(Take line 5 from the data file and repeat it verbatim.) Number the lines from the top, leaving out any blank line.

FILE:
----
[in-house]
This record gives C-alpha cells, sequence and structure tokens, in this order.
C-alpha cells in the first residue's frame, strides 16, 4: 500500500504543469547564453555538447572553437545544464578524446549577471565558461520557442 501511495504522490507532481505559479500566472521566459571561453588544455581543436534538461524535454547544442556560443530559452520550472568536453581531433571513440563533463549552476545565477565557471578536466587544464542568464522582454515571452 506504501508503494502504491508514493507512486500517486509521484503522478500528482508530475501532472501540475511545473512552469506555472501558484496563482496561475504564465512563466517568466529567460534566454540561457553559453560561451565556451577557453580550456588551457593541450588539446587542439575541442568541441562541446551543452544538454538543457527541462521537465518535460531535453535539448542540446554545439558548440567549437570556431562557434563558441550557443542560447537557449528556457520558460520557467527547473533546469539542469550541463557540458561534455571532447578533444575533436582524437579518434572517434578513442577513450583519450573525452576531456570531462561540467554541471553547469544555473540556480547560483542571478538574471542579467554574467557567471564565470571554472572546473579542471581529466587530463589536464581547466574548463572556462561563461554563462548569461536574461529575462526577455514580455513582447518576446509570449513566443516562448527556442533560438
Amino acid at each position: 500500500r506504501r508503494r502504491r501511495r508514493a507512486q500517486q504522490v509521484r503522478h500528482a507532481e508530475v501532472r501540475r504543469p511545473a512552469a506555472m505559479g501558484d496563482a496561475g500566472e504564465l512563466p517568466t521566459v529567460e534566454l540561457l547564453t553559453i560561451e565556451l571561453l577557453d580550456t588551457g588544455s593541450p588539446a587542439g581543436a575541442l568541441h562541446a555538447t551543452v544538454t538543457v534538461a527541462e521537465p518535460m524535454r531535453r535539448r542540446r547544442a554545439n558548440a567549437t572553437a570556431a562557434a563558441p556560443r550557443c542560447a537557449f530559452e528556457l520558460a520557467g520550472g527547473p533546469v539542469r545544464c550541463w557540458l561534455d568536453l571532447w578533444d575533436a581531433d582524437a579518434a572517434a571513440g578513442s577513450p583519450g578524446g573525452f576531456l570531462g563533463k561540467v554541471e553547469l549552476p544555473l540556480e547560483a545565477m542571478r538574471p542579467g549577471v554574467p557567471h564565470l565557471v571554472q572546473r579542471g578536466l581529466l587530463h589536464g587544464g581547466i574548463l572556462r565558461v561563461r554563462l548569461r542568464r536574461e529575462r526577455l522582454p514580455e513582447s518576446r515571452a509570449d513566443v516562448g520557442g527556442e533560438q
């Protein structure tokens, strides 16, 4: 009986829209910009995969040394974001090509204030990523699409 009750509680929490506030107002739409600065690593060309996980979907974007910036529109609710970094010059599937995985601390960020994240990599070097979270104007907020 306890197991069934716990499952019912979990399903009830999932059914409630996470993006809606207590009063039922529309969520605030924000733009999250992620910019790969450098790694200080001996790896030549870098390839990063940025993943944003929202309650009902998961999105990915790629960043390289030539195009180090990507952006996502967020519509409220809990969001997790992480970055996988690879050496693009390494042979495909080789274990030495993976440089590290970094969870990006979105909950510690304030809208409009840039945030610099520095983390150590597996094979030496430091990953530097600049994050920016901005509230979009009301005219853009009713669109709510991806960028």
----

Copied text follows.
């Protein structure tokens, strides 16, 4: 009986829209910009995969040394974001090509204030990523699409 009750509680929490506030107002739409600065690593060309996980979907974007910036529109609710970094010059599937995985601390960020994240990599070097979270104007907020 306890197991069934716990499952019912979990399903009830999932059914409630996470993006809606207590009063039922529309969520605030924000733009999250992620910019790969450098790694200080001996790896030549870098390839990063940025993943944003929202309650009902998961999105990915790629960043390289030539195009180090990507952006996502967020519509409220809990969001997790992480970055996988690879050496693009390494042979495909080789274990030495993976440089590290970094969870990006979105909950510690304030809208409009840039945030610099520095983390150590597996094979030496430091990953530097600049994050920016901005509230979009009301005219853009009713669109709510991806960028």